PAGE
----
Like all connoisseurs of good prose, Phillips is always on the lookout for surprise, sometimes in the form of an unexpected aphorism or paradoxical twist. Having read some of Emerson’s essays ten times, I too love his capacity to keep surprising me, sentence by sentence, so that it scarcely matters that I can’t buy into many of his transcendental notions. But of course Phillips’ Emerson is not exactly my Emerson. Phillips neglects how influenced Emerson was by Montaigne, the book that changed his life (he said he felt as if he had written it himself). Montaigne’s stress on the inconstancy of the self and the onrush of flux and change, as well as his setting the template for the essay, deeply marked Emerson’s approach. I also cannot take as seriously Emerson’s call to jettison tradition and cut oneself off from European models in the interest of originality, American identity and making it new, since I can’t forget that he was the best-read person in America, and could more easily make such assertions, having already absorbed and internalized all the high points of Western culture and a good deal of Eastern thought as well. But Phillips has performed a valuable service in taking Emerson at his word, and pushing further this conundrum of how to keep being original, which speaks to Emerson’s obsession with untapped human potential that so resonated with Nietzsche, in the 19th century of industrial conformity and the onset of mass culture. I also have to consider that my immersion in Emerson’s notebooks, which are filled with personal glimpses into his daily life, helped me to grasp the more formidable, cliff-like essays. Phillips rarely cites the notebooks, preferring to quote from the great essays like “Experience,” “Circles” and “Self-Reliance.” So perhaps—and this speaks to my own pathetic limitation as a reader—I am waiting for Phillips to tell his own story before I can fully trust him; I need to see the man more, alongside the ruminator. Perhaps he already has, in one of the many books of his I still haven’t gotten around to reading; though I doubt it, because he so eloquently mistrusts biography and autobiography.
He revisits Freud’s dislike of biography in his superb essay, “Against Biography.” Freud is quoted in a letter to Arnold Zweig: “Anyone turning to biographer commits himself to lies, to concealment, to hypocrisy, to flattery, and even to hiding his own lack of understanding, for biographical truth is not to be had, and even if it were it couldn’t be used.” If people cannot see themselves clearly, without delusions or self-idealizations, how can we accept the truth claims such a record puts forth? He seconds Barthes’ questioning of a coherent self in “The Death of the Author,” and his strategy of calling his memoir, Barthes on Barthes, a novel. “For Barthes the only identity is a fictive identity…Autobiography, then, as an invention, a staging, a fiction.” As for Emerson, his misgivings about biography have to do with its premature freezing of possibilities and its preoccupation with the “sepulchral” past.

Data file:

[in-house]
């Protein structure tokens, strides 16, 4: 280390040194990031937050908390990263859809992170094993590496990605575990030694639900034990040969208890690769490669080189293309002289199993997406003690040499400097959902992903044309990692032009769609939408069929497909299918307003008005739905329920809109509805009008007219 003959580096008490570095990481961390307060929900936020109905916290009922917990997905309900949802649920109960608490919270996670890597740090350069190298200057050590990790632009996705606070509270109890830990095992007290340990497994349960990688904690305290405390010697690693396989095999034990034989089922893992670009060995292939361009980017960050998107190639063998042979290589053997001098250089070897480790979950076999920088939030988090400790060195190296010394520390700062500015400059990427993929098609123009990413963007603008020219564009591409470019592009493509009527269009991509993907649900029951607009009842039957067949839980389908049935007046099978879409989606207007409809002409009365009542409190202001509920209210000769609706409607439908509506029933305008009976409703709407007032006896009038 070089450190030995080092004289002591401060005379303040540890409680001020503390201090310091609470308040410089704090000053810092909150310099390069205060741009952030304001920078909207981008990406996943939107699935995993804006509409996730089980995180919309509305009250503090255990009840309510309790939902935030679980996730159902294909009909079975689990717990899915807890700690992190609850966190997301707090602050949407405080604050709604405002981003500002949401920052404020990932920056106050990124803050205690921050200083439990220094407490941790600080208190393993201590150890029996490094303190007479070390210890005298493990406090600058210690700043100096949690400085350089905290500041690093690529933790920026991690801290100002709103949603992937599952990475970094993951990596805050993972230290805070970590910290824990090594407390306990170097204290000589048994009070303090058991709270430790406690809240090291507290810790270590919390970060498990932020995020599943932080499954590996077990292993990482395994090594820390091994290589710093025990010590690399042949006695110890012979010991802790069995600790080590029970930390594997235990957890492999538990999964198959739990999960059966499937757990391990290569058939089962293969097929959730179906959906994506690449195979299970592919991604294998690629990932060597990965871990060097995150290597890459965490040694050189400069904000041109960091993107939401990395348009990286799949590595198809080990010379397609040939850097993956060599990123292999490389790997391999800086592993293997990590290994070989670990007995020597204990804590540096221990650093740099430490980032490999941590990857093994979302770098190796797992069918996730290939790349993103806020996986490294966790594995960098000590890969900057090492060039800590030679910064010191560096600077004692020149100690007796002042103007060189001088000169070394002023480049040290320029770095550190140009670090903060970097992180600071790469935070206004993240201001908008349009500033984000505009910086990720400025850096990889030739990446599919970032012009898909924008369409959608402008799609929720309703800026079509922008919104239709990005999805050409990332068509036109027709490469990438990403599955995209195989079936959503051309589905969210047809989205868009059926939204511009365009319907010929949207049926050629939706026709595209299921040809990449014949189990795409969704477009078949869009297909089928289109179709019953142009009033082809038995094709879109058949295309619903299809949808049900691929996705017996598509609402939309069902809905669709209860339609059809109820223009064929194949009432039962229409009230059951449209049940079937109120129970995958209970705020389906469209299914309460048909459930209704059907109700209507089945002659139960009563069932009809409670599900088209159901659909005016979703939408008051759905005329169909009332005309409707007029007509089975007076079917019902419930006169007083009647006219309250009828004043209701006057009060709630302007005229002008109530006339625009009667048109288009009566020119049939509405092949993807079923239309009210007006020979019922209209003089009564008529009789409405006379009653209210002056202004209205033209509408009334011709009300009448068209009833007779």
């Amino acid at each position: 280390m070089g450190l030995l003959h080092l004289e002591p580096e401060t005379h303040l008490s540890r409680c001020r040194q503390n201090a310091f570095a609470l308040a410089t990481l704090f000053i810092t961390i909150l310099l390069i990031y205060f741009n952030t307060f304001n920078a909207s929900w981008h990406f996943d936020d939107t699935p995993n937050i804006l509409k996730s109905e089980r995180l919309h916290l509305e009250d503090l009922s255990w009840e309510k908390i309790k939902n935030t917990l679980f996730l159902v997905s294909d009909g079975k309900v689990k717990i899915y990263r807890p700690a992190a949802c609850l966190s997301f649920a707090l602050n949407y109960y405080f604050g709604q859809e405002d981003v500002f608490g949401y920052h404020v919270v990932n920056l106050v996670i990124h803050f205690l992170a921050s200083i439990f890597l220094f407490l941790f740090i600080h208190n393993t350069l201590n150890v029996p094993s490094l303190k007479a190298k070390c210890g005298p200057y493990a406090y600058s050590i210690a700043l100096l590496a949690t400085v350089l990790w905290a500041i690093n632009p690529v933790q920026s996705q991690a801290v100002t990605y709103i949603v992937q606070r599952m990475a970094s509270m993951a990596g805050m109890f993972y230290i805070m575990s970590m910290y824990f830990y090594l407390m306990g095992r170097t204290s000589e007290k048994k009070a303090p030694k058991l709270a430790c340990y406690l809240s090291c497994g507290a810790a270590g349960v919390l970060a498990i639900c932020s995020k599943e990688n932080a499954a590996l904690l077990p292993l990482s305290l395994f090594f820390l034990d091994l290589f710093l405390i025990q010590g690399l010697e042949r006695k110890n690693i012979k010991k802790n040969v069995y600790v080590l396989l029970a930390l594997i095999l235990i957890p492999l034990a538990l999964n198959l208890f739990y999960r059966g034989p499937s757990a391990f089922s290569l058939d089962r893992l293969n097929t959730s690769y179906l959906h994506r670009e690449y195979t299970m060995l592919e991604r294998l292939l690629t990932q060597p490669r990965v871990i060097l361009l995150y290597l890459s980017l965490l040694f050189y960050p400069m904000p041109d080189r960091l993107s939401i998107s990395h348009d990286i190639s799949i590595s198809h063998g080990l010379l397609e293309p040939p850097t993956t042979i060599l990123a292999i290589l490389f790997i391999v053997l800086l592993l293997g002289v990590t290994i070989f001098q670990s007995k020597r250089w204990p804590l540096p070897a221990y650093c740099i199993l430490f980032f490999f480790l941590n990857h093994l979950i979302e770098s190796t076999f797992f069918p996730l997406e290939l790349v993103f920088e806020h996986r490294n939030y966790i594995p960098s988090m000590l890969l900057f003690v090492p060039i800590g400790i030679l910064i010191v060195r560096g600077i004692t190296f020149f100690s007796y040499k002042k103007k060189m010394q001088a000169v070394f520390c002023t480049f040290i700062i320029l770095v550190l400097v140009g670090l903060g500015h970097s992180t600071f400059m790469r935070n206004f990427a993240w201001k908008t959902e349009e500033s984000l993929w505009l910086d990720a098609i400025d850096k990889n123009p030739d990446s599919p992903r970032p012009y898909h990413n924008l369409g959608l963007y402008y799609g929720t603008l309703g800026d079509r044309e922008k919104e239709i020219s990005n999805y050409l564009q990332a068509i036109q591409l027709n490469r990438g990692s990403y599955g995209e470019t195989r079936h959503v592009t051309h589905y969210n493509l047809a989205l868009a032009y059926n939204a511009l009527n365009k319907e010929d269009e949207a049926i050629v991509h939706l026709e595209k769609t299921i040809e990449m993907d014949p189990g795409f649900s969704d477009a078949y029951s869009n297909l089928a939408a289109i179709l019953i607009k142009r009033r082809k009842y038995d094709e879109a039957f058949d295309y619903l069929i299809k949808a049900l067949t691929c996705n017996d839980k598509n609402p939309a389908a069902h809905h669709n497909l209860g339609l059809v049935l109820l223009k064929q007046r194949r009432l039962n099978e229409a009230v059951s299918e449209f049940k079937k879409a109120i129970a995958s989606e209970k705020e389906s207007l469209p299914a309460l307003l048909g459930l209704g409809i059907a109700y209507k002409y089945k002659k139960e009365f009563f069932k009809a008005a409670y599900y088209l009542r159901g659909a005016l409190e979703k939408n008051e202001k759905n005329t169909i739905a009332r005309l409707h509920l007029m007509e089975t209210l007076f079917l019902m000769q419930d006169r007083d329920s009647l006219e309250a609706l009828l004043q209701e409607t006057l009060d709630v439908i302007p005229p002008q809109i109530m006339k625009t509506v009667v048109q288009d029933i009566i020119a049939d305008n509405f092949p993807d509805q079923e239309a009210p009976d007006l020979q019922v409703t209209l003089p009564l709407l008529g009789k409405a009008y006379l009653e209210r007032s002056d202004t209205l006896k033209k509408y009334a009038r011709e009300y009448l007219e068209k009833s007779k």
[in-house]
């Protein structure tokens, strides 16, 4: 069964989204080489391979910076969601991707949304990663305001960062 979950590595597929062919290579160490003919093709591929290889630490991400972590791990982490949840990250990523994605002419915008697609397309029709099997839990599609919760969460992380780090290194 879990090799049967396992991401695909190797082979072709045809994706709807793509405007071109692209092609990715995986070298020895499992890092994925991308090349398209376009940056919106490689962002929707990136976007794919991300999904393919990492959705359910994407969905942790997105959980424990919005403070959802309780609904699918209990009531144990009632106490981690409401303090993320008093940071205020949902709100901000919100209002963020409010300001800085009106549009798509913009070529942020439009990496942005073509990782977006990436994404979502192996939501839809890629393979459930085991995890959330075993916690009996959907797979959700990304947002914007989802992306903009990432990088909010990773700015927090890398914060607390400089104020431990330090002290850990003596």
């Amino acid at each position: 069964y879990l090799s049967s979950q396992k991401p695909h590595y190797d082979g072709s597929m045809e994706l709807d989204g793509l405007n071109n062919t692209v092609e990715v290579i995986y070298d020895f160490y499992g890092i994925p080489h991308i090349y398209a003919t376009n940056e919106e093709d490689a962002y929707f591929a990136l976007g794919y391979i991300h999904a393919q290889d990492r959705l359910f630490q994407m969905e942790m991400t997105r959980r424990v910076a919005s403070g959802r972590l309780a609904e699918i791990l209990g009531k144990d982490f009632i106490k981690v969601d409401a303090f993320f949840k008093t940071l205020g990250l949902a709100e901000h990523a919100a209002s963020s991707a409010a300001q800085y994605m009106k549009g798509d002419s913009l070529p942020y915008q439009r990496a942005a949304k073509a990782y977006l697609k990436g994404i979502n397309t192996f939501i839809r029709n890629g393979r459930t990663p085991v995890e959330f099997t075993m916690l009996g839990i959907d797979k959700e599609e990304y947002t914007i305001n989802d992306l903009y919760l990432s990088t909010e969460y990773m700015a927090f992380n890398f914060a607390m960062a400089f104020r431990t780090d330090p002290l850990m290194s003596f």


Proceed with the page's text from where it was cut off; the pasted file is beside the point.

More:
He approves the British analyst D. W. Winnicott’s embrace of nonsense verse, as part of being “committed above all to the idea of play,” in contrast to “the dominant form of British psychoanalysis—traditions committed to interpretation and understanding.” Here he is sounding very much like Susan Sontag in her “Against Interpretation” mode, the famous last line of which was: “In place of a hermeneutics we need an erotics of art.” Sontag’s opposition to interpretation was in defense of an aesthetics of direct appreciation (a painting is about paint, dance is finally a series of movements) without resorting to banal superimpositions of moralistic or psychological takeaways, whereas Phillips’ opposition is rooted more in his psychotherapeutic practice, not wanting to shut the patient off too quickly from the irresolute. Inevitably, both authors’ essays are filled with interpretations—that’s the way the mind works, as Sontag later admitted— but perhaps their real beef is with vulgar or wrongheaded, reductionist summations? No, Phillips goes further: it is not just interpretation but understanding itself that is the problem. He, along with his hero Winnicott, is keen on “revising something about psychoanalysis—something that could be called the will to understand and be understood, and that Winnicott saw as always potentially the saboteur of the wish and the need to experience.”
Gide once said: “Do not understand me too quickly.” Phillips takes that bristling response further, both because he is skeptical that we can ever truly understand other people, much less ourselves, and beyond that, because he sees understanding as too controlling or colonizing a mechanism. Quoting Emerson (“Each man, too, is a tyrant in tendency, because he would impose his idea on others”), he wonders “Could we for example give up on wanting to be understood…?” I can see how this would be a useful attitude for a psychotherapist to take, less so for a writer.